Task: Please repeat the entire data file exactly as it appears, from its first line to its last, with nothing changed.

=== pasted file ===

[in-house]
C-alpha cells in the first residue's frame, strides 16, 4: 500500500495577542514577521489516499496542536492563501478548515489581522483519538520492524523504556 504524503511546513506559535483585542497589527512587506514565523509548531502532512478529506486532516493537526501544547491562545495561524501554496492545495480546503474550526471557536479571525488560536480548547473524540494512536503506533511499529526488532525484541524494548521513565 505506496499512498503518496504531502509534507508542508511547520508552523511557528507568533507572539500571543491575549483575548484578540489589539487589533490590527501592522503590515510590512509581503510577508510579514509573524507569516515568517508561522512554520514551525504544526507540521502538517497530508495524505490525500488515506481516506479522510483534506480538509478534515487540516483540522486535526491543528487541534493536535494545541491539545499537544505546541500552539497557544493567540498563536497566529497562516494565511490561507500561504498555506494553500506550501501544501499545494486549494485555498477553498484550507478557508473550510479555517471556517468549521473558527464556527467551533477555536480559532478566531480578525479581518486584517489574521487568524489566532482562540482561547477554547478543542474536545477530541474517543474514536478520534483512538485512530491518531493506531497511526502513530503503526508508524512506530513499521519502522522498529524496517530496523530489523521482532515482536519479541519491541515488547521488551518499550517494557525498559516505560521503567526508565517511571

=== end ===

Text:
[in-house]
C-alpha cells in the first residue's frame, strides 16, 4: 500500500495577542514577521489516499496542536492563501478548515489581522483519538520492524523504556 504524503511546513506559535483585542497589527512587506514565523509548531502532512478529506486532516493537526501544547491562545495561524501554496492545495480546503474550526471557536479571525488560536480548547473524540494512536503506533511499529526488532525484541524494548521513565 505506496499512498503518496504531502509534507508542508511547520508552523511557528507568533507572539500571543491575549483575548484578540489589539487589533490590527501592522503590515510590512509581503510577508510579514509573524507569516515568517508561522512554520514551525504544526507540521502538517497530508495524505490525500488515506481516506479522510483534506480538509478534515487540516483540522486535526491543528487541534493536535494545541491539545499537544505546541500552539497557544493567540498563536497566529497562516494565511490561507500561504498555506494553500506550501501544501499545494486549494485555498477553498484550507478557508473550510479555517471556517468549521473558527464556527467551533477555536480559532478566531480578525479581518486584517489574521487568524489566532482562540482561547477554547478543542474536545477530541474517543474514536478520534483512538485512530491518531493506531497511526502513530503503526508508524512506530513499521519502522522498529524496517530496523530489523521482532515482536519479541519491541515488547521488551518499550517494557525498559516505560521503567526508565517511571